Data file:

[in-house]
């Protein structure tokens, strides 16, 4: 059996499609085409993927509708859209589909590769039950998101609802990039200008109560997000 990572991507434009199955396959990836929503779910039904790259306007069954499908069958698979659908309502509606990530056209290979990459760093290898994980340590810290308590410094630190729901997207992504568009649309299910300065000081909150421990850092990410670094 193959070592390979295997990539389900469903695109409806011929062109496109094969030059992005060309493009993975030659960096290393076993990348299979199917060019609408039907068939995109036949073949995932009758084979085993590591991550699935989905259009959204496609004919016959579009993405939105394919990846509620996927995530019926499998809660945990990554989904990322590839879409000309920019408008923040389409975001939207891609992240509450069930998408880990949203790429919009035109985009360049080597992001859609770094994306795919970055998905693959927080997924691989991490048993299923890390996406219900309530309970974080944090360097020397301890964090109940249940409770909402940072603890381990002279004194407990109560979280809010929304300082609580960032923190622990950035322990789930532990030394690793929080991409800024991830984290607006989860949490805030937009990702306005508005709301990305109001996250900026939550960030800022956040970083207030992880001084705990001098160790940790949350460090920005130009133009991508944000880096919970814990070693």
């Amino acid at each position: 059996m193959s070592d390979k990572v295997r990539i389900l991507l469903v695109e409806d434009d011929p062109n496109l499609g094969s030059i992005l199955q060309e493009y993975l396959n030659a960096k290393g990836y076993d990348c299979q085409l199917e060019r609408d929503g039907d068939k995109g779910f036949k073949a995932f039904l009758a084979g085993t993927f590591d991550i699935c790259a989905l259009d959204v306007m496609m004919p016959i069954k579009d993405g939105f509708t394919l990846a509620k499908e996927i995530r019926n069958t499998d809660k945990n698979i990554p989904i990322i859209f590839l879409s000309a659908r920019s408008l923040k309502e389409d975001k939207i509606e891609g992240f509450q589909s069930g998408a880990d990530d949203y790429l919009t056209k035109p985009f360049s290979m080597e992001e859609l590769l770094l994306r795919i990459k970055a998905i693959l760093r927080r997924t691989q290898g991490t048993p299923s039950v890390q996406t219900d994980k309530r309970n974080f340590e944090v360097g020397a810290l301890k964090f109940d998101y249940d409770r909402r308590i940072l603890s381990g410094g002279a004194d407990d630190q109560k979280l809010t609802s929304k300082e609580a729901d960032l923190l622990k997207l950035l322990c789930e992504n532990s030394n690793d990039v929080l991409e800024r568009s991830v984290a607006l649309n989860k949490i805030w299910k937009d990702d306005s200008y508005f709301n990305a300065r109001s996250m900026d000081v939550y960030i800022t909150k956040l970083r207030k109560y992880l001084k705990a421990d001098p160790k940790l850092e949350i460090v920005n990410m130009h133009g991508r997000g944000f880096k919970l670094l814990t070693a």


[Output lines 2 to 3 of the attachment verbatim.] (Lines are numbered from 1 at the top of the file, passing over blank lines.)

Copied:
């Protein structure tokens, strides 16, 4: 059996499609085409993927509708859209589909590769039950998101609802990039200008109560997000 990572991507434009199955396959990836929503779910039904790259306007069954499908069958698979659908309502509606990530056209290979990459760093290898994980340590810290308590410094630190729901997207992504568009649309299910300065000081909150421990850092990410670094 193959070592390979295997990539389900469903695109409806011929062109496109094969030059992005060309493009993975030659960096290393076993990348299979199917060019609408039907068939995109036949073949995932009758084979085993590591991550699935989905259009959204496609004919016959579009993405939105394919990846509620996927995530019926499998809660945990990554989904990322590839879409000309920019408008923040389409975001939207891609992240509450069930998408880990949203790429919009035109985009360049080597992001859609770094994306795919970055998905693959927080997924691989991490048993299923890390996406219900309530309970974080944090360097020397301890964090109940249940409770909402940072603890381990002279004194407990109560979280809010929304300082609580960032923190622990950035322990789930532990030394690793929080991409800024991830984290607006989860949490805030937009990702306005508005709301990305109001996250900026939550960030800022956040970083207030992880001084705990001098160790940790949350460090920005130009133009991508944000880096919970814990070693």
């Amino acid at each position: 059996m193959s070592d390979k990572v295997r990539i389900l991507l469903v695109e409806d434009d011929p062109n496109l499609g094969s030059i992005l199955q060309e493009y993975l396959n030659a960096k290393g990836y076993d990348c299979q085409l199917e060019r609408d929503g039907d068939k995109g779910f036949k073949a995932f039904l009758a084979g085993t993927f590591d991550i699935c790259a989905l259009d959204v306007m496609m004919p016959i069954k579009d993405g939105f509708t394919l990846a509620k499908e996927i995530r019926n069958t499998d809660k945990n698979i990554p989904i990322i859209f590839l879409s000309a659908r920019s408008l923040k309502e389409d975001k939207i509606e891609g992240f509450q589909s069930g998408a880990d990530d949203y790429l919009t056209k035109p985009f360049s290979m080597e992001e859609l590769l770094l994306r795919i990459k970055a998905i693959l760093r927080r997924t691989q290898g991490t048993p299923s039950v890390q996406t219900d994980k309530r309970n974080f340590e944090v360097g020397a810290l301890k964090f109940d998101y249940d409770r909402r308590i940072l603890s381990g410094g002279a004194d407990d630190q109560k979280l809010t609802s929304k300082e609580a729901d960032l923190l622990k997207l950035l322990c789930e992504n532990s030394n690793d990039v929080l991409e800024r568009s991830v984290a607006l649309n989860k949490i805030w299910k937009d990702d306005s200008y508005f709301n990305a300065r109001s996250m900026d000081v939550y960030i800022t909150k956040l970083r207030k109560y992880l001084k705990a421990d001098p160790k940790l850092e949350i460090v920005n990410m130009h133009g991508r997000g944000f880096k919970l670094l814990t070693a």